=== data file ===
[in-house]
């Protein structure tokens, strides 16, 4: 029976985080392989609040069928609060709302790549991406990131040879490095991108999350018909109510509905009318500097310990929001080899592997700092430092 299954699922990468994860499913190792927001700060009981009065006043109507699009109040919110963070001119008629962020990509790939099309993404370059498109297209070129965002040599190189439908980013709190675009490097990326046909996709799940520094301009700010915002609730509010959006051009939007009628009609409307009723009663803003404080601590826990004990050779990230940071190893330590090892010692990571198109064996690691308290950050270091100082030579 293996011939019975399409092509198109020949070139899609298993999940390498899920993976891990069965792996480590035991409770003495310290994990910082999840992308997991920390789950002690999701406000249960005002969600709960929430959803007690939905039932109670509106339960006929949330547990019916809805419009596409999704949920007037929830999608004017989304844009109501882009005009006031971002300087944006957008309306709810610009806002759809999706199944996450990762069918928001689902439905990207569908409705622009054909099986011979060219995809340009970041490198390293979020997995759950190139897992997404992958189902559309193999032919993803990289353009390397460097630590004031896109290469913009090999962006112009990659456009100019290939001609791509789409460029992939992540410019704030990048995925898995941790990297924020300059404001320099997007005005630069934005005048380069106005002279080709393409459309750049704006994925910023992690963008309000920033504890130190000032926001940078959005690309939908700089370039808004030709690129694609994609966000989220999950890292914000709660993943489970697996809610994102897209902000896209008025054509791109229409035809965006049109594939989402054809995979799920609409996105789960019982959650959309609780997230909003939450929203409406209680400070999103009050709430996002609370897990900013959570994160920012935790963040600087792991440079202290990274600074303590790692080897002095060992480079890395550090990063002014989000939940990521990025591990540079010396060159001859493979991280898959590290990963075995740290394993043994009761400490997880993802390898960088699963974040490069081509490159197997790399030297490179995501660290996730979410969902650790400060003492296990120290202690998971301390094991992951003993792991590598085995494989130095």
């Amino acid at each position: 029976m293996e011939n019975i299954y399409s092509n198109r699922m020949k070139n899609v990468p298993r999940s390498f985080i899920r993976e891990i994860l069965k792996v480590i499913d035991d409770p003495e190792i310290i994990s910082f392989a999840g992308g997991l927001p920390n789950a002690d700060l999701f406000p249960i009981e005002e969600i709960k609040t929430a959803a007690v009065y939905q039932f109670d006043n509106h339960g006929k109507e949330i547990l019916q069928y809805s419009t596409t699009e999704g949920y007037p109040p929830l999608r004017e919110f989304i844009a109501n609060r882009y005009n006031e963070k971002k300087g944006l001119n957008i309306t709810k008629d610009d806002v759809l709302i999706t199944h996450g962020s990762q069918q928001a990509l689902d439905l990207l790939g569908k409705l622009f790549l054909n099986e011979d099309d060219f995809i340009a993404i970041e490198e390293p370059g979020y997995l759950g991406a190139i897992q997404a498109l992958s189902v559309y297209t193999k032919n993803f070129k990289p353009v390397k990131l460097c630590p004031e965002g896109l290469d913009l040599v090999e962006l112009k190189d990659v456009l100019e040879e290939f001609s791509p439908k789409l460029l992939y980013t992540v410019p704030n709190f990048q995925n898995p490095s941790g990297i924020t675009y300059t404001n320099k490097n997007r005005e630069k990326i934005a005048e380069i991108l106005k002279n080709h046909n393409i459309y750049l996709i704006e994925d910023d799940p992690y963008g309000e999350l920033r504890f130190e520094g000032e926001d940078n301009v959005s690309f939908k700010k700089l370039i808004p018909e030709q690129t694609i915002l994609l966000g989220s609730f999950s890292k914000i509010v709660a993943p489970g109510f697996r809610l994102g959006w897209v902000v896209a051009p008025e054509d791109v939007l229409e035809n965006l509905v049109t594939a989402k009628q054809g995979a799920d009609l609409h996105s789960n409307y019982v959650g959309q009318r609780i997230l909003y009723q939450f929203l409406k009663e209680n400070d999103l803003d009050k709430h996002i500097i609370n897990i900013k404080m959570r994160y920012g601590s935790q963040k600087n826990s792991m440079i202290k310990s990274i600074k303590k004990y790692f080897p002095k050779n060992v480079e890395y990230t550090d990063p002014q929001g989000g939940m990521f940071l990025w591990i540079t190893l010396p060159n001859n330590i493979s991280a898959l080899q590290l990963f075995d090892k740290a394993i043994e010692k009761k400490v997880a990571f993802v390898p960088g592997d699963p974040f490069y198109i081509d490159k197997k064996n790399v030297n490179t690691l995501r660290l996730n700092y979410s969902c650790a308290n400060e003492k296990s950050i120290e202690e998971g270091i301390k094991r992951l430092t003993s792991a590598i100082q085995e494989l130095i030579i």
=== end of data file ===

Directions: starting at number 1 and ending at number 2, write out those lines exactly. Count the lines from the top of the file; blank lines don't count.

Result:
[in-house]
């Protein structure tokens, strides 16, 4: 029976985080392989609040069928609060709302790549991406990131040879490095991108999350018909109510509905009318500097310990929001080899592997700092430092 299954699922990468994860499913190792927001700060009981009065006043109507699009109040919110963070001119008629962020990509790939099309993404370059498109297209070129965002040599190189439908980013709190675009490097990326046909996709799940520094301009700010915002609730509010959006051009939007009628009609409307009723009663803003404080601590826990004990050779990230940071190893330590090892010692990571198109064996690691308290950050270091100082030579 293996011939019975399409092509198109020949070139899609298993999940390498899920993976891990069965792996480590035991409770003495310290994990910082999840992308997991920390789950002690999701406000249960005002969600709960929430959803007690939905039932109670509106339960006929949330547990019916809805419009596409999704949920007037929830999608004017989304844009109501882009005009006031971002300087944006957008309306709810610009806002759809999706199944996450990762069918928001689902439905990207569908409705622009054909099986011979060219995809340009970041490198390293979020997995759950190139897992997404992958189902559309193999032919993803990289353009390397460097630590004031896109290469913009090999962006112009990659456009100019290939001609791509789409460029992939992540410019704030990048995925898995941790990297924020300059404001320099997007005005630069934005005048380069106005002279080709393409459309750049704006994925910023992690963008309000920033504890130190000032926001940078959005690309939908700089370039808004030709690129694609994609966000989220999950890292914000709660993943489970697996809610994102897209902000896209008025054509791109229409035809965006049109594939989402054809995979799920609409996105789960019982959650959309609780997230909003939450929203409406209680400070999103009050709430996002609370897990900013959570994160920012935790963040600087792991440079202290990274600074303590790692080897002095060992480079890395550090990063002014989000939940990521990025591990540079010396060159001859493979991280898959590290990963075995740290394993043994009761400490997880993802390898960088699963974040490069081509490159197997790399030297490179995501660290996730979410969902650790400060003492296990120290202690998971301390094991992951003993792991590598085995494989130095």